Celebration is in order for the film that many accredit for their knowledge of a capella. Ten years ago, "Pitch Perfect," inspired by Mickey Rapkin's book and directed by Jason Moore, was released, introducing the musical style to droves of viewers.
The Athena Grand, located on 1008 E. State St., is hosting a "Pitch Perfect" screening on Wednesday for its anniversary. The theater said it's the first time the film will return to the big screen.
Typically, a group of singers perform a capella when they sing without using instruments. All the sounds necessary to perform a song, or multiple songs, come from the singers' mouths. "Pitch Perfect" inspired others to create their own a capella groups. The film's story continues to motivate people to cherish their friendships and try new things.
When Beca Mitchell (Anna Kendrick) stubbornly arrives at Barden University for her freshman year, all she can think about is going to Los Angeles to produce music. But Beca’s father makes a deal with her: If she tries to enjoy herself at school but can't fathom the idea of returning for another year, he will pay for Beca to move to Los Angeles. Beca joins the Barden Bellas, an all-women a capella group, who only perform songs made popular by women. She successfully helps the Bellas change their music style to a more modern approach. By the end of the movie, the group sings songs such as "Price Tag" by Jessie J, "Just the Way You Are," by Bruno Mars and "Give Me Everything" by Pitbull. Beca develops a passion for a capella and the group.
Similarly, some of the "Pitch Perfect" fan base found a new interest in a capella and the members of the Barden Bellas. A handful of people have even come to appreciate the difficulty of a capella.
Devin Singh, a freshman studying business management and strategic leadership, said he believes that there is a level of skill to performing a capella because there are no instruments.
"I think it's probably difficult for the singers at times because they don't have music to fall back on so they have to keep their pitches," Singh said.
There is a culture of a capella that Yashvita Kanuganti, a freshman studying linguistics, said she assumes may be fun for the performers.
"The culture seems really funny," Kanuganti said. "I'm not part of it, but it seems cute and interesting."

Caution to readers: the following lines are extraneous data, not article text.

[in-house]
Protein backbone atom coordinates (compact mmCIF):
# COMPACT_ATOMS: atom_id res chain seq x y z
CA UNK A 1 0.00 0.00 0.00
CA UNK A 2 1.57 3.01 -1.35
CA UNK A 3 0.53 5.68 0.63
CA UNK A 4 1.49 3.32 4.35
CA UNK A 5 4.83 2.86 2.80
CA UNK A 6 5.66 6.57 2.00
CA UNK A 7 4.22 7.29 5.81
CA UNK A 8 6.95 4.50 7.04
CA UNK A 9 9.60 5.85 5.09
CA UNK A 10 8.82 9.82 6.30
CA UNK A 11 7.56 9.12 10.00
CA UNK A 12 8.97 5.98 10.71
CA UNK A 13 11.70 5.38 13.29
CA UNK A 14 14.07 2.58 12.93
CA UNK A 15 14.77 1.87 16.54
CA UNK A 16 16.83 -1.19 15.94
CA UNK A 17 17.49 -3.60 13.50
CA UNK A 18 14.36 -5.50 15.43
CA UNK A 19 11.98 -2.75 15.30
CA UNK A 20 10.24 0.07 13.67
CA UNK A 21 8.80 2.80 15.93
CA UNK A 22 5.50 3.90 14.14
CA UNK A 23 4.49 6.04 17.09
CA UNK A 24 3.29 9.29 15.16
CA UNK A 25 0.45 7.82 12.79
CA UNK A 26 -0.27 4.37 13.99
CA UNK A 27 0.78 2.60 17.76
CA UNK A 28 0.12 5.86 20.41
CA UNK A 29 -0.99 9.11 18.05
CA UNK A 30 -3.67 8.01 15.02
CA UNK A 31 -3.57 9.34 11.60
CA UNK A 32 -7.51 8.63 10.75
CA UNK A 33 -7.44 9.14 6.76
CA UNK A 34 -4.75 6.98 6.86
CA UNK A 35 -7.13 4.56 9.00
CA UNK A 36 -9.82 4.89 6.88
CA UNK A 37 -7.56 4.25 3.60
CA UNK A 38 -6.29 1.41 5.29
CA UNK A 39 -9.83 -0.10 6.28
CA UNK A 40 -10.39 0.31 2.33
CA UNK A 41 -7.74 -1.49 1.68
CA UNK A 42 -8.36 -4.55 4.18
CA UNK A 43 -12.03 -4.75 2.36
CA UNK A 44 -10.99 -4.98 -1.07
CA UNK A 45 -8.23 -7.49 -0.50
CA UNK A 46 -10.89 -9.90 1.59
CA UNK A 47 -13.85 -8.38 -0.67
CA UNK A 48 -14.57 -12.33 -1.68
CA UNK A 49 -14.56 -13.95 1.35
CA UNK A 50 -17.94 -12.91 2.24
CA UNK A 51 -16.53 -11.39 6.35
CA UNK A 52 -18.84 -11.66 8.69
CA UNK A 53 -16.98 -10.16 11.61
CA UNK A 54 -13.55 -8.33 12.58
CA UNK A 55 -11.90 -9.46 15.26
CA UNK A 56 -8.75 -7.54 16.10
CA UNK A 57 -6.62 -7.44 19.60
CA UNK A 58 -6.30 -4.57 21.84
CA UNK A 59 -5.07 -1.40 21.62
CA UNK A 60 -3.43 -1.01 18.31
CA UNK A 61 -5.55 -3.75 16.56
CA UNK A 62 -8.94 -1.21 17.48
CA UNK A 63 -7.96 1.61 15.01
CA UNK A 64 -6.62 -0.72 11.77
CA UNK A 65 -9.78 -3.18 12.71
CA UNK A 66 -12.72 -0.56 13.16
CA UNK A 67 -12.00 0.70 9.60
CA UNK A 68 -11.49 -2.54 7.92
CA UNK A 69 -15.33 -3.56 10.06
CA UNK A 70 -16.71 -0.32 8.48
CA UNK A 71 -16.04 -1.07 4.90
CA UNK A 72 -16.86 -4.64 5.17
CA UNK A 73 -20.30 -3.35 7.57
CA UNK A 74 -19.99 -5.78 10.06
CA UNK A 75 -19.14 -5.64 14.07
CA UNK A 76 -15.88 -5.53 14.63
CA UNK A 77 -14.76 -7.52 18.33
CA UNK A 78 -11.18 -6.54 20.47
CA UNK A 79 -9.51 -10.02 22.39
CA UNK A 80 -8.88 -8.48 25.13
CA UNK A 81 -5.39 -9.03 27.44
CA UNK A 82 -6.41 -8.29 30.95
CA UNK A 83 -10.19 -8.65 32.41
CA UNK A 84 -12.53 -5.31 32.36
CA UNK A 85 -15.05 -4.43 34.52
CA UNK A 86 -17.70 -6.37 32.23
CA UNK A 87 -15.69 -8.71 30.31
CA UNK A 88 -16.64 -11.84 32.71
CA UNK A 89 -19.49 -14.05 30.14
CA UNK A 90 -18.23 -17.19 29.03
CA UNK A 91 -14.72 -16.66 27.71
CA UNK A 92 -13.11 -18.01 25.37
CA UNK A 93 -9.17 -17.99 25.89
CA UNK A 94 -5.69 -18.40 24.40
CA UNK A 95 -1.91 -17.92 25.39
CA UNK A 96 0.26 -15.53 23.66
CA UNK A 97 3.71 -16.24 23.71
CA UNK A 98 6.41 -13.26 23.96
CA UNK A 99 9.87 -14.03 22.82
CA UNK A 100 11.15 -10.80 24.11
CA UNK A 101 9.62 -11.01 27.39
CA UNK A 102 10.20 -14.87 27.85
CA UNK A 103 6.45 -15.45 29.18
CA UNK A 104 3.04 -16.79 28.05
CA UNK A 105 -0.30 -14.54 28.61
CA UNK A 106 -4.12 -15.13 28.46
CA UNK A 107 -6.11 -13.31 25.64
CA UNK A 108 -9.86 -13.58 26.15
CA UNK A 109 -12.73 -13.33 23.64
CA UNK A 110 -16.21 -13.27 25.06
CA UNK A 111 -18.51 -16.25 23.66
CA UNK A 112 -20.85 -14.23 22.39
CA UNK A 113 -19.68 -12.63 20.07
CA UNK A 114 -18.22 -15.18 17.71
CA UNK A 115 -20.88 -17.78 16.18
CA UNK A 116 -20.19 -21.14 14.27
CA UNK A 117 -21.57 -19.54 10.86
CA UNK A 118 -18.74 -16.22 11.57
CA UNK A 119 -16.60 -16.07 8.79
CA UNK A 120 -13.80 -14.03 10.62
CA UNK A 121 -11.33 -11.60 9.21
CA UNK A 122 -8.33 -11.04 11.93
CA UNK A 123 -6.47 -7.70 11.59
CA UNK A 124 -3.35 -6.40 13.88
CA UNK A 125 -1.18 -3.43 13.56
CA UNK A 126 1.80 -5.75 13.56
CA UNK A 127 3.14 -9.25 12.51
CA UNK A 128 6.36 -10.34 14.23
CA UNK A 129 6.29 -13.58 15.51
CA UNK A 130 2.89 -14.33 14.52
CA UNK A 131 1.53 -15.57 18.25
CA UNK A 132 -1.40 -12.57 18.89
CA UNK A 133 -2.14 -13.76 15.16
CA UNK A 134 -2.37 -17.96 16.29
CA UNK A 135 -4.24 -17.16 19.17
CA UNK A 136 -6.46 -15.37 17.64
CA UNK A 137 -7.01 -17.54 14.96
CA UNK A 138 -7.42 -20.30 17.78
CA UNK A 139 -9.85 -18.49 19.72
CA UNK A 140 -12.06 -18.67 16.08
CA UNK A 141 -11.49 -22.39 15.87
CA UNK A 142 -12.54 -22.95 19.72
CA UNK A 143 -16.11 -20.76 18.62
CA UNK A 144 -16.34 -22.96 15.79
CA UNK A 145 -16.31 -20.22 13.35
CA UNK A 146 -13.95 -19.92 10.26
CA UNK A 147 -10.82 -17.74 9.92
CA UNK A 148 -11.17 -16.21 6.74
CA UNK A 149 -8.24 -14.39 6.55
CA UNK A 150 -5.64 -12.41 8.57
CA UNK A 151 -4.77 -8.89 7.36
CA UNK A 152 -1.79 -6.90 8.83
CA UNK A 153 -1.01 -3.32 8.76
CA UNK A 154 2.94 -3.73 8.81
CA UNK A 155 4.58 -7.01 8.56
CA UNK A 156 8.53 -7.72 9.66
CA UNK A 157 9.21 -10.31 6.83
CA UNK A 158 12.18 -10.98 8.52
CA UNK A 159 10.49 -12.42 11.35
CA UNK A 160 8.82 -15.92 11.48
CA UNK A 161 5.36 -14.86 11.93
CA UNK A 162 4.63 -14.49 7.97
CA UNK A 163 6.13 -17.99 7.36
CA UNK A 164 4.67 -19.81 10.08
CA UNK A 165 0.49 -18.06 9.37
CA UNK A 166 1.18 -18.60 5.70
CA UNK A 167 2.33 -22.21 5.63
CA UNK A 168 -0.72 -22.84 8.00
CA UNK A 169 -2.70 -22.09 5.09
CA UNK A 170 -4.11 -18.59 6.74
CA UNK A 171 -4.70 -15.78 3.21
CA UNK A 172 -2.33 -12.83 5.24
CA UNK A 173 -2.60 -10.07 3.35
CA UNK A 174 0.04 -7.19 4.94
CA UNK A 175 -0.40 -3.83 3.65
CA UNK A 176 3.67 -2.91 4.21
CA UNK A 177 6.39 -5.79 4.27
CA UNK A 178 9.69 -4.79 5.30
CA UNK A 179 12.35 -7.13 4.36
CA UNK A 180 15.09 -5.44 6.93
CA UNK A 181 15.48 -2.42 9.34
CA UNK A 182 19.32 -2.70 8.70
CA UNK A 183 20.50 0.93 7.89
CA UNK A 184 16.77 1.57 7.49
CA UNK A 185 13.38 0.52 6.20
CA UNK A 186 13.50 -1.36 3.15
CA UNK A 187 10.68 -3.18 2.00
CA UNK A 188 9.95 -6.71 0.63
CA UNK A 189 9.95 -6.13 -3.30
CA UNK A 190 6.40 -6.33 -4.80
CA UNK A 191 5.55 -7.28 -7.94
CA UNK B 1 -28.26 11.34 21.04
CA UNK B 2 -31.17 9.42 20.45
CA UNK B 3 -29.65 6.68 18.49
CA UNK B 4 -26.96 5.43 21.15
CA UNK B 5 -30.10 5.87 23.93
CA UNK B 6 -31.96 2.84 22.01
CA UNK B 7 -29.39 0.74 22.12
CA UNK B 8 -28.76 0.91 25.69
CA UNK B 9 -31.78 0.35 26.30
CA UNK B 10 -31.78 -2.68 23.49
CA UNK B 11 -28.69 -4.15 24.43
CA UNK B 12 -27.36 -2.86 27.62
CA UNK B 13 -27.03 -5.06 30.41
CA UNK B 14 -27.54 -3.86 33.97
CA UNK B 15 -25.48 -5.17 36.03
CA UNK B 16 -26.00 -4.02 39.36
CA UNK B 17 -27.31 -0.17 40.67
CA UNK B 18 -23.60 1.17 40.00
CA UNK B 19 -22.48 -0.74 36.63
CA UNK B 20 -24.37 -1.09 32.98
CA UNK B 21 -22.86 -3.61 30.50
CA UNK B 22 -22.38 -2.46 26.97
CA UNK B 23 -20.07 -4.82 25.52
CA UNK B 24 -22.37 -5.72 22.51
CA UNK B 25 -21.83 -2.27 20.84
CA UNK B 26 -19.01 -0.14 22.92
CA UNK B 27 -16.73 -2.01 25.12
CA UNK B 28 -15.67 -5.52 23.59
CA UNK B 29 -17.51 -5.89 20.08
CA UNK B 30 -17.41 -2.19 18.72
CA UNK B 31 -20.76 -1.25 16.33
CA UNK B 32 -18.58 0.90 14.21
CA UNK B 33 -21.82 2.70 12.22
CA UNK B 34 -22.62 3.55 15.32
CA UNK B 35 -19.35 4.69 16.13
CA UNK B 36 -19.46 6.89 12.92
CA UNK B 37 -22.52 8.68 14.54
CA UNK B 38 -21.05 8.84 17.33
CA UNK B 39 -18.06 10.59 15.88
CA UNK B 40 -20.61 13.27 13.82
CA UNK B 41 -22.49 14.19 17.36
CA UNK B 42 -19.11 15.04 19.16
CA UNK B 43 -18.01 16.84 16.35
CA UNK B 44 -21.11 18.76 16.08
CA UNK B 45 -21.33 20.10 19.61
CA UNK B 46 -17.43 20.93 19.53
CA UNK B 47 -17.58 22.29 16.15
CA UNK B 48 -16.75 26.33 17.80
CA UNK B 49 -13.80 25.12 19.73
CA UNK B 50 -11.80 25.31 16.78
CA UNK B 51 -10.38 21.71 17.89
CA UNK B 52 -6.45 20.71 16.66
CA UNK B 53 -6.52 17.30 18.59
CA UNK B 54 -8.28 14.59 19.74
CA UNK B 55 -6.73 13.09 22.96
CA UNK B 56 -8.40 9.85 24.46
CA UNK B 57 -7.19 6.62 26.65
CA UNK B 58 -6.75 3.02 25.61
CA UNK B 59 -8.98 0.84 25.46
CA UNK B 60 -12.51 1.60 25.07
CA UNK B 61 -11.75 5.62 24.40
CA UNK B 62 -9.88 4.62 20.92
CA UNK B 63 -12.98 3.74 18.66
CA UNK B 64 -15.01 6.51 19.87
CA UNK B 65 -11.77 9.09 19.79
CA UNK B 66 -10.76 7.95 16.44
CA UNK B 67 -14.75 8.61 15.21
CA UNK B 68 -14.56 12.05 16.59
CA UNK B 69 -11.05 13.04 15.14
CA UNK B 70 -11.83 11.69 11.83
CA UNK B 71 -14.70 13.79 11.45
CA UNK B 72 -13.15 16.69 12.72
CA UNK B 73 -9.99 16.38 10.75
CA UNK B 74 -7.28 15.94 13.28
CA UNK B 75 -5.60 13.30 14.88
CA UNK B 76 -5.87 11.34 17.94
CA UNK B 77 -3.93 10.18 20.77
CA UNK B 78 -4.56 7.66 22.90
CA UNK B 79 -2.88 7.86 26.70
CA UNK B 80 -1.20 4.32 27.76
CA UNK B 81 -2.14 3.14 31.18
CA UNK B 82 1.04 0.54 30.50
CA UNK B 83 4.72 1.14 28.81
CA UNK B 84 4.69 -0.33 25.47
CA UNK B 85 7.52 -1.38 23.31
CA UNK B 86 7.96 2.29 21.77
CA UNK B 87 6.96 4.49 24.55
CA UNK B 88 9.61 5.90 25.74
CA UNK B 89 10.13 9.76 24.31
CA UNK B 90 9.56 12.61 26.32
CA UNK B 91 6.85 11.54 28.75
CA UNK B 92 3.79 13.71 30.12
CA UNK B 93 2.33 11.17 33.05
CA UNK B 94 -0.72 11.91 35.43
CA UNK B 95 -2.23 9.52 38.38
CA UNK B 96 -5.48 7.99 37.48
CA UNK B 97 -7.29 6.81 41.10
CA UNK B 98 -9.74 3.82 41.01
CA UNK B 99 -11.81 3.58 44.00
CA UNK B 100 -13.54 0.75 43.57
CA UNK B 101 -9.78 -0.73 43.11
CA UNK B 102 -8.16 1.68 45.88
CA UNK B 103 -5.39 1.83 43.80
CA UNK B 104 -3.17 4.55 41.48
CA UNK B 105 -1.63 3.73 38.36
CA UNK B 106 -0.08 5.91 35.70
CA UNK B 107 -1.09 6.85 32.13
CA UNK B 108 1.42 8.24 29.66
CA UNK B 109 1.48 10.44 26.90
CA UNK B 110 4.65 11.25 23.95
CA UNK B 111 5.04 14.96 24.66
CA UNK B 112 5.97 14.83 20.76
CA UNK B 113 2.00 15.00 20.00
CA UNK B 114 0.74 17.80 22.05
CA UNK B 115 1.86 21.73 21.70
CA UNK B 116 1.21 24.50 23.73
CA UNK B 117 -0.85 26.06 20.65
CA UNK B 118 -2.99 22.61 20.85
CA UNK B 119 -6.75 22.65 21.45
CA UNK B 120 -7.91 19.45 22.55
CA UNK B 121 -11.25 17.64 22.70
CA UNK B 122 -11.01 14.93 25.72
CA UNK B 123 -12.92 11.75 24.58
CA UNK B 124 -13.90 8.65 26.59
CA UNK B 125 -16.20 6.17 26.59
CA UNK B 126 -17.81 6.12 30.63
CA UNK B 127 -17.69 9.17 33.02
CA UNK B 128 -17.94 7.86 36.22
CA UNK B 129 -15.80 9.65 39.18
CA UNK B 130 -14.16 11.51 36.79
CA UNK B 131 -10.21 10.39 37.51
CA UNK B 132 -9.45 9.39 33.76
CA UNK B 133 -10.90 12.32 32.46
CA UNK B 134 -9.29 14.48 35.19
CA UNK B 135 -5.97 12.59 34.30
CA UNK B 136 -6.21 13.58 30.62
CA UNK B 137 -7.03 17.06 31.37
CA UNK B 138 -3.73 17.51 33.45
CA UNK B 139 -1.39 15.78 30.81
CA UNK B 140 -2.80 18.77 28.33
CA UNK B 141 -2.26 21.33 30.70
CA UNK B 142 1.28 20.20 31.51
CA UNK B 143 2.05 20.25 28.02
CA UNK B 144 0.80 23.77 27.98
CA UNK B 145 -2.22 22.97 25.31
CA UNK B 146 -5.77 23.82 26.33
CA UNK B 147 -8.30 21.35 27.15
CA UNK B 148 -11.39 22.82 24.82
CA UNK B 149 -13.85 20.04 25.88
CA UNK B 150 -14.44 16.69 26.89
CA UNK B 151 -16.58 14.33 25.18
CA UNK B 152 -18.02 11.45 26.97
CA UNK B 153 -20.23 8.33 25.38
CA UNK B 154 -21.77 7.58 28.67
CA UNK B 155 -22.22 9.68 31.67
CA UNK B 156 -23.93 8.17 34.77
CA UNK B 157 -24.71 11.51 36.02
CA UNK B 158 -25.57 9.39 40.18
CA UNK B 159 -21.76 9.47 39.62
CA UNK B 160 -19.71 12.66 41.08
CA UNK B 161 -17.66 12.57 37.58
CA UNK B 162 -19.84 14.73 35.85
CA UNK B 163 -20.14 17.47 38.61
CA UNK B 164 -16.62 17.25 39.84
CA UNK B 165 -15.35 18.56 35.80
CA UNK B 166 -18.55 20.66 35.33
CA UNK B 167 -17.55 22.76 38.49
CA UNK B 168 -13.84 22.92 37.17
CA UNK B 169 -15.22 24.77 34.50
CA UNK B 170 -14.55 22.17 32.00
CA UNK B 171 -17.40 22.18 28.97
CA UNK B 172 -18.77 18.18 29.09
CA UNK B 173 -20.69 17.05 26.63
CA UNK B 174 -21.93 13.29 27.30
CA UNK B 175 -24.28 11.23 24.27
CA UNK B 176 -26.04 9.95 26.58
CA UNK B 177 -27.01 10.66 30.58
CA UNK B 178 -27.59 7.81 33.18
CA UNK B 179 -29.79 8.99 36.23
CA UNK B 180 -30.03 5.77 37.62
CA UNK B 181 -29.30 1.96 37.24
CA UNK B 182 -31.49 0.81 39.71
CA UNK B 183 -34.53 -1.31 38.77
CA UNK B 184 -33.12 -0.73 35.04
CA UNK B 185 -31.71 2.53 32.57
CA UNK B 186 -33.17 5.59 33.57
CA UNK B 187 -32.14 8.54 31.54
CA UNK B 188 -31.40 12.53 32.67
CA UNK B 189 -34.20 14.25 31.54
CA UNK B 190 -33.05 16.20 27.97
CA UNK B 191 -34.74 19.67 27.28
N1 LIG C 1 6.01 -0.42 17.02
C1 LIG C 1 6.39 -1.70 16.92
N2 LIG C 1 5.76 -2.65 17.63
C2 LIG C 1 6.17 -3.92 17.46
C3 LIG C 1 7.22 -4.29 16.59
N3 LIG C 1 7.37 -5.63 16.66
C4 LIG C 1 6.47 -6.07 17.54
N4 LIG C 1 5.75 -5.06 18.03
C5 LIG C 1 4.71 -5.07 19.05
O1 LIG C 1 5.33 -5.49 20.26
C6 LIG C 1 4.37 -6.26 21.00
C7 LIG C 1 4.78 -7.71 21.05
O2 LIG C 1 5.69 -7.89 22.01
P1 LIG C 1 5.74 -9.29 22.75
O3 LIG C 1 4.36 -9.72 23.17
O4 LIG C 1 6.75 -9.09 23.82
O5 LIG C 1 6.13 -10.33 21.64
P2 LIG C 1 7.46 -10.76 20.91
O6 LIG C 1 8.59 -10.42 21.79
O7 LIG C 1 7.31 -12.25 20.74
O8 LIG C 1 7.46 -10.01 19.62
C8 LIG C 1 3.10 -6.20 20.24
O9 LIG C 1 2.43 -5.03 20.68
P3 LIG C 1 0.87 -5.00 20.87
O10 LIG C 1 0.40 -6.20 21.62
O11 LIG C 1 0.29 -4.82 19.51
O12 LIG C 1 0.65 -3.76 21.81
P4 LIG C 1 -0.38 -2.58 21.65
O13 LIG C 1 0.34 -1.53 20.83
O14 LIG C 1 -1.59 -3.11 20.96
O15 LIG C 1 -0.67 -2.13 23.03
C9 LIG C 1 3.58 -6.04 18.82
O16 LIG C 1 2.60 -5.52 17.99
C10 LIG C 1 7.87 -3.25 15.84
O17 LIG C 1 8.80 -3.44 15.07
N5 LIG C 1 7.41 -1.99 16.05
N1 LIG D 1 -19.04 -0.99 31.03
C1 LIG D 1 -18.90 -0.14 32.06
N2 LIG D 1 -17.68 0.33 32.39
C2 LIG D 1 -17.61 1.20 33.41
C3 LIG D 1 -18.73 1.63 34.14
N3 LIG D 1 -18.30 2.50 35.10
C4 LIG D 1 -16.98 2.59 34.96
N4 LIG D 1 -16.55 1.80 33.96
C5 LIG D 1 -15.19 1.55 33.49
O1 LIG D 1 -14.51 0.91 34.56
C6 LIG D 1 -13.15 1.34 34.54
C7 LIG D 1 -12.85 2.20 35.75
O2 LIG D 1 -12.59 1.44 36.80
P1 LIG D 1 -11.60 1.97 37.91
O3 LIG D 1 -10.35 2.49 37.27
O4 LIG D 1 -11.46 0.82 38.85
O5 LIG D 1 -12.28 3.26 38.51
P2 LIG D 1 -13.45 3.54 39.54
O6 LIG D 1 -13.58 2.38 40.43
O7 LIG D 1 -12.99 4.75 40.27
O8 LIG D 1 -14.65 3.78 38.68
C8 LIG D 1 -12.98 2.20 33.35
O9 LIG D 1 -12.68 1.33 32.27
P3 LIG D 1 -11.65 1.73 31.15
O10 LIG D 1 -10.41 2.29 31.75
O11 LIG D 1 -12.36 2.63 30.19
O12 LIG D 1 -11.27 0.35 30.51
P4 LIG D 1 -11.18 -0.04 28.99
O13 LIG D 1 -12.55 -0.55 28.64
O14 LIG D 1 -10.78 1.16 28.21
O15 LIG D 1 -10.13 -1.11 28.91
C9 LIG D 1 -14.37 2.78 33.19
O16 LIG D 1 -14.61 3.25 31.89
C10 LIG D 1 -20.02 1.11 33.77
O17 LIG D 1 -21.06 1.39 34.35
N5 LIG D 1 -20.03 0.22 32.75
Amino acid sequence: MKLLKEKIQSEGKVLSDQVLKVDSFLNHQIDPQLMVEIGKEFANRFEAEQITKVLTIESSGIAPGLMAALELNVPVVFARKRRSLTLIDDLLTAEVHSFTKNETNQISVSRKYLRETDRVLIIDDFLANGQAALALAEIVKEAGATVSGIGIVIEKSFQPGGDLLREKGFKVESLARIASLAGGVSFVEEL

Some people also can't believe the first "Pitch Perfect" movie of the trilogy came out 10 years ago. Emma Ayen, a senior studying music education, said the movie's anniversary makes her feel old. Ayen is the vice president of Bella Voce, a treble choir at Ohio University, and the president of Title IX, an a capella group on campus that was formed out of Bella Voce.
Ayen said the groups don't compete, but they hold concerts and book gigs for events. Since Ayen is involved in a cappella, she said there's some truth about how "Pitch Perfect" portrays a cappella while parts of the film are dramatized for effect.
"I definitely have to say if we do compete, we would basically be trying to learn the same songs… and just doing those songs over and over because it would work with our group," Ayen said.
Despite some potential exaggeration of the film, Ayen said she still enjoys watching it and listening to the music.
"I personally like it a lot," Ayen said. "My friend and I were driving back from IKEA a couple of weeks ago and we were just blasting 'Pitch Perfect' songs in the car."
People may debate over whether "Pitch Perfect" made a cappella a more widely known music style, but Ayen said the film made a cappella a trend. The movie, despite being released 10 years ago, is remembered by many.
"As soon as I went to high school people started making a cappella groups," Ayen said. "And then I just kept seeing them pop up here and there when I was looking at colleges. I was like, when did this all start? I definitely think 'Pitch Perfect' kind of set the trend, and then everybody wanted to be like them."